1 of 2 portraits of Michael Dahl
by Michael Dahl
oil on canvas, 1691
49 in. x 39 in. (1245 mm x 991 mm) overall
Click on the links below to find out more:
Sitterback to top
- Michael Dahl (1659-1743), Portrait painter. Sitter in 2 portraits, Artist associated with 166 portraits.
Artistback to top
- Michael Dahl (1659-1743), Portrait painter. Artist associated with 166 portraits, Sitter in 2 portraits.
This portraitback to top
Born in Stockholm, Dahl learned the grammar of the Baroque manner from David Klöker Ehrenstrahl. He came to London in 1682 and was in Italy in 1685-9. Thereafter he appears to have been in London where he was consistently fashionable, being Godfrey Kneller's only near rival in popularity. He was especially patronised by the court in Queen Anne's reign and by the Harleys, a Tory family. In this self-portrait Dahl has shown himself resting against a plinth and pointing to a female bust beneath which rests his palette and brushes.
Linked publicationsback to top
- I-Spy National Portrait Gallery, 2010, p. 20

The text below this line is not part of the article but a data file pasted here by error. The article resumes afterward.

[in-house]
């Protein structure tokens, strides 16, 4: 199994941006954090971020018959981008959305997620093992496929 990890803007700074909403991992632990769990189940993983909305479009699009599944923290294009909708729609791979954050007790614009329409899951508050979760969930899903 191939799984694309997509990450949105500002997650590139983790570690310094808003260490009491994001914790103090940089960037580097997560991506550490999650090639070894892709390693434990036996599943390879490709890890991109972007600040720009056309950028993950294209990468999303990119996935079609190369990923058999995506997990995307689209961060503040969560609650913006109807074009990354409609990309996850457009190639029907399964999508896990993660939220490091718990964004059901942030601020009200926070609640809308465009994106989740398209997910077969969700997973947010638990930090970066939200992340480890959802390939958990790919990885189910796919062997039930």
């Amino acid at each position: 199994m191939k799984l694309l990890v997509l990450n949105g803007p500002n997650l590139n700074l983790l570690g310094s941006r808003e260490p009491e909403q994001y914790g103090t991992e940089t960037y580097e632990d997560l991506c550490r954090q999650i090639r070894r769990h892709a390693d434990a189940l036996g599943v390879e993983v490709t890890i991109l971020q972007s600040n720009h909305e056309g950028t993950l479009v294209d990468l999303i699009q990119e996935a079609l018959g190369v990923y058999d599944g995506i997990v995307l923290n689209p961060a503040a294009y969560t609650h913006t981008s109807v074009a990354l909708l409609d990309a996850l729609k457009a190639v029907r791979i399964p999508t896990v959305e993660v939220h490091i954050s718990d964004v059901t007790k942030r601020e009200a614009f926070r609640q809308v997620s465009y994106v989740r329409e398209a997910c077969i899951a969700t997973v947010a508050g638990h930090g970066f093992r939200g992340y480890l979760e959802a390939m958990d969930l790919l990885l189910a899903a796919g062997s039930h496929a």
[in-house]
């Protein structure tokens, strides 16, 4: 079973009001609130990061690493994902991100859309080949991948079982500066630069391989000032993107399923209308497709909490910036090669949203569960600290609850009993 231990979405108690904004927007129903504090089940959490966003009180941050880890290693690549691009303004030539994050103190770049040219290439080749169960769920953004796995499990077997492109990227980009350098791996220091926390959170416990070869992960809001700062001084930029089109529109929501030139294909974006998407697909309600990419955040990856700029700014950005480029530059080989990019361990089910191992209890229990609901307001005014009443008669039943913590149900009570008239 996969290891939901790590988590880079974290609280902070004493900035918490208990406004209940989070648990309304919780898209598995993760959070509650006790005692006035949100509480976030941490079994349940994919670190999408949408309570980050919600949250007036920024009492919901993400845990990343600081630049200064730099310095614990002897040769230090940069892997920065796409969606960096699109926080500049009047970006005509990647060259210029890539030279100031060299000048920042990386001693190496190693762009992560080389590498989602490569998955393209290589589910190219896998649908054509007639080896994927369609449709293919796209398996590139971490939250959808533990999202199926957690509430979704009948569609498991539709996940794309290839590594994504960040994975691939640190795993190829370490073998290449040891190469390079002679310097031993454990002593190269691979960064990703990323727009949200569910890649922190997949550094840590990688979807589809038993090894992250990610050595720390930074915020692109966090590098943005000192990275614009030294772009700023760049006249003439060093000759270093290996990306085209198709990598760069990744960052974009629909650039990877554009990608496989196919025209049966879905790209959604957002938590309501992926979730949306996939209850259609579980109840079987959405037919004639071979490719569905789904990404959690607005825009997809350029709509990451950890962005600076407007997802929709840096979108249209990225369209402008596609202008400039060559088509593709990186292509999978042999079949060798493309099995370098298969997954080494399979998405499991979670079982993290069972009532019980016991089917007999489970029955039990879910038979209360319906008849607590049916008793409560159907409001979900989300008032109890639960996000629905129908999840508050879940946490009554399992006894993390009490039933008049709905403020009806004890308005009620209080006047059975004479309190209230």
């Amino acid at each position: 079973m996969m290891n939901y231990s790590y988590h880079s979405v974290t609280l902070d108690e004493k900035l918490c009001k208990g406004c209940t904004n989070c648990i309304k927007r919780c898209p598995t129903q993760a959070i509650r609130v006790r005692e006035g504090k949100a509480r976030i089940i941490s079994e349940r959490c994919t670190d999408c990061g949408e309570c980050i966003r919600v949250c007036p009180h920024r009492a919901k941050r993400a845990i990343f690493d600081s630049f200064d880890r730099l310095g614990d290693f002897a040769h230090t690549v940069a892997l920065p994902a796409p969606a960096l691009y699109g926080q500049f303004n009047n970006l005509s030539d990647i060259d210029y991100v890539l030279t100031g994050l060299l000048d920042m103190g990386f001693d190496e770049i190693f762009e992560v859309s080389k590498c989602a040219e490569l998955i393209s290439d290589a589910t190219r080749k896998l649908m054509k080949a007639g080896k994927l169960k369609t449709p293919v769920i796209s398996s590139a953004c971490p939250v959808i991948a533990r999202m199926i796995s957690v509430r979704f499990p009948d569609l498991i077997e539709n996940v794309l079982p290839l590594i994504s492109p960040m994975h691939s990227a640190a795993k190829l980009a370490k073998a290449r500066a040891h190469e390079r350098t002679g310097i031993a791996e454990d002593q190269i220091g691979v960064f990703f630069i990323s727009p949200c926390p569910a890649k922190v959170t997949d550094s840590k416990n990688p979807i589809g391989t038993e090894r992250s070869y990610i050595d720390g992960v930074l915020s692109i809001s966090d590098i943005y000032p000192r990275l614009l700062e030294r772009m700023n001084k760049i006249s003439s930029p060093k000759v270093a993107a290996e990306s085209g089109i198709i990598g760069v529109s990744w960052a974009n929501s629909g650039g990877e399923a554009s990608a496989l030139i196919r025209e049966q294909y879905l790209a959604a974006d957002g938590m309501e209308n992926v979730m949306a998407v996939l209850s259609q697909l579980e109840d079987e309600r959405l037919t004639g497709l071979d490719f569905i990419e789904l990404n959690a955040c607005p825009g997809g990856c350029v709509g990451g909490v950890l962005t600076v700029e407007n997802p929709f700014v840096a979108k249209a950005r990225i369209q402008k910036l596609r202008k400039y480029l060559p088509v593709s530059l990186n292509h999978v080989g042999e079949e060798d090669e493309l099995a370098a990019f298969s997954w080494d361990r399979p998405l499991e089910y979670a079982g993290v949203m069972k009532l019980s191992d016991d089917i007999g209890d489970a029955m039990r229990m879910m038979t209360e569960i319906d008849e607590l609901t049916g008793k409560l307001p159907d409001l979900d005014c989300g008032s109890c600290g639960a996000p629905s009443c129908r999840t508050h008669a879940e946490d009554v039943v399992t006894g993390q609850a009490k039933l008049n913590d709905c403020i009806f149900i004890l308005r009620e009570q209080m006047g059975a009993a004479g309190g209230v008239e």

- Ingamells, John, Later Stuart Portraits 1685-1714, 2009, p. 67
- Piper, David, Catalogue of Seventeenth Century Portraits in the National Portrait Gallery, 1625-1714, 1963, p. 100
- Saywell, David; Simon, Jacob, Complete Illustrated Catalogue, 2004, p. 161
- Various contributors, National Portrait Gallery: A Portrait of Britain, 2014, p. 215
Events of 1691back to top
Current affairsJohn Tillotson reluctantly accepts the appointment of Archbishop of Canterbury. A prominent preacher, Tillotson hoped his aims to unite the country's Protestants and initiate a moral reformation would be fulfilled by the dual monarchy.
Art and scienceDramatic opera, King Arthur, by poet John Dryden, is staged for the first time. Written originally in 1684, the play is revived as an opera with music by Henry Purcell.
InternationalTreaty of Limerick ends fighting between Irish Jacobites and Williamites; its military articles gave Jacobites the choice to leave Ireland or accept William as king; the civil articles, more controversially, ensured protection of Jacobite Irish gentry. As a lord justice of Ireland, Thomas Coningsby, is instrumental in finalising the settlement.
See this portrait
On display in Room 6 at the National Portrait Gallery